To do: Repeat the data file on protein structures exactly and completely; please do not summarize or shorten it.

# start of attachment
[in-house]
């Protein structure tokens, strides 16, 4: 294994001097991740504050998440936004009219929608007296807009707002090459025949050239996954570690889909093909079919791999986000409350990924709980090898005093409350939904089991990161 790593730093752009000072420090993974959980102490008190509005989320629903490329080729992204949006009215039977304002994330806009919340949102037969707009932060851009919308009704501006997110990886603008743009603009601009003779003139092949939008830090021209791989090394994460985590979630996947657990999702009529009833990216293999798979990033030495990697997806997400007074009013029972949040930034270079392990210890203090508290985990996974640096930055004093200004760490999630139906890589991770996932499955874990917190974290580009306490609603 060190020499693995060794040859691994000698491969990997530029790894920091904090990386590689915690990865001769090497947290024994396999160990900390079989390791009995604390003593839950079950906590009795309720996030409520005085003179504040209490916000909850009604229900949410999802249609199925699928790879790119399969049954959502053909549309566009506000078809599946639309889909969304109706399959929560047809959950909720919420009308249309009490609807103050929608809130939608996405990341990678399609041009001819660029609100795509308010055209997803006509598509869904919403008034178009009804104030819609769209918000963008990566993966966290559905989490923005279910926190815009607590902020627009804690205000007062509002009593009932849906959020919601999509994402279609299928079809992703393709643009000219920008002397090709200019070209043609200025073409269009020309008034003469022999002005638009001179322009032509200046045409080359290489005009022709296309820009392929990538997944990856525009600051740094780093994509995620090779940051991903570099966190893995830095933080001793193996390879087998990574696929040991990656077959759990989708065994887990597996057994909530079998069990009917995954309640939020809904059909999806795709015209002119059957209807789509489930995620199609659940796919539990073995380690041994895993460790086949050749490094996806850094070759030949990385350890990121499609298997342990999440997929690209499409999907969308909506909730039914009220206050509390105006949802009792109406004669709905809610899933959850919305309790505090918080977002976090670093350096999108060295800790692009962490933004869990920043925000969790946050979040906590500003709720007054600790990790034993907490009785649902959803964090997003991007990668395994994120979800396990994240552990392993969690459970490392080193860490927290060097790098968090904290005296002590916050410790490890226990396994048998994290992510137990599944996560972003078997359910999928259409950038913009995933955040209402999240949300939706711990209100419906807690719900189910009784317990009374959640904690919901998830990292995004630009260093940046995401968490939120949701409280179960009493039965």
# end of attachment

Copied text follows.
[in-house]
């Protein structure tokens, strides 16, 4: 294994001097991740504050998440936004009219929608007296807009707002090459025949050239996954570690889909093909079919791999986000409350990924709980090898005093409350939904089991990161 790593730093752009000072420090993974959980102490008190509005989320629903490329080729992204949006009215039977304002994330806009919340949102037969707009932060851009919308009704501006997110990886603008743009603009601009003779003139092949939008830090021209791989090394994460985590979630996947657990999702009529009833990216293999798979990033030495990697997806997400007074009013029972949040930034270079392990210890203090508290985990996974640096930055004093200004760490999630139906890589991770996932499955874990917190974290580009306490609603 060190020499693995060794040859691994000698491969990997530029790894920091904090990386590689915690990865001769090497947290024994396999160990900390079989390791009995604390003593839950079950906590009795309720996030409520005085003179504040209490916000909850009604229900949410999802249609199925699928790879790119399969049954959502053909549309566009506000078809599946639309889909969304109706399959929560047809959950909720919420009308249309009490609807103050929608809130939608996405990341990678399609041009001819660029609100795509308010055209997803006509598509869904919403008034178009009804104030819609769209918000963008990566993966966290559905989490923005279910926190815009607590902020627009804690205000007062509002009593009932849906959020919601999509994402279609299928079809992703393709643009000219920008002397090709200019070209043609200025073409269009020309008034003469022999002005638009001179322009032509200046045409080359290489005009022709296309820009392929990538997944990856525009600051740094780093994509995620090779940051991903570099966190893995830095933080001793193996390879087998990574696929040991990656077959759990989708065994887990597996057994909530079998069990009917995954309640939020809904059909999806795709015209002119059957209807789509489930995620199609659940796919539990073995380690041994895993460790086949050749490094996806850094070759030949990385350890990121499609298997342990999440997929690209499409999907969308909506909730039914009220206050509390105006949802009792109406004669709905809610899933959850919305309790505090918080977002976090670093350096999108060295800790692009962490933004869990920043925000969790946050979040906590500003709720007054600790990790034993907490009785649902959803964090997003991007990668395994994120979800396990994240552990392993969690459970490392080193860490927290060097790098968090904290005296002590916050410790490890226990396994048998994290992510137990599944996560972003078997359910999928259409950038913009995933955040209402999240949300939706711990209100419906807690719900189910009784317990009374959640904690919901998830990292995004630009260093940046995401968490939120949701409280179960009493039965």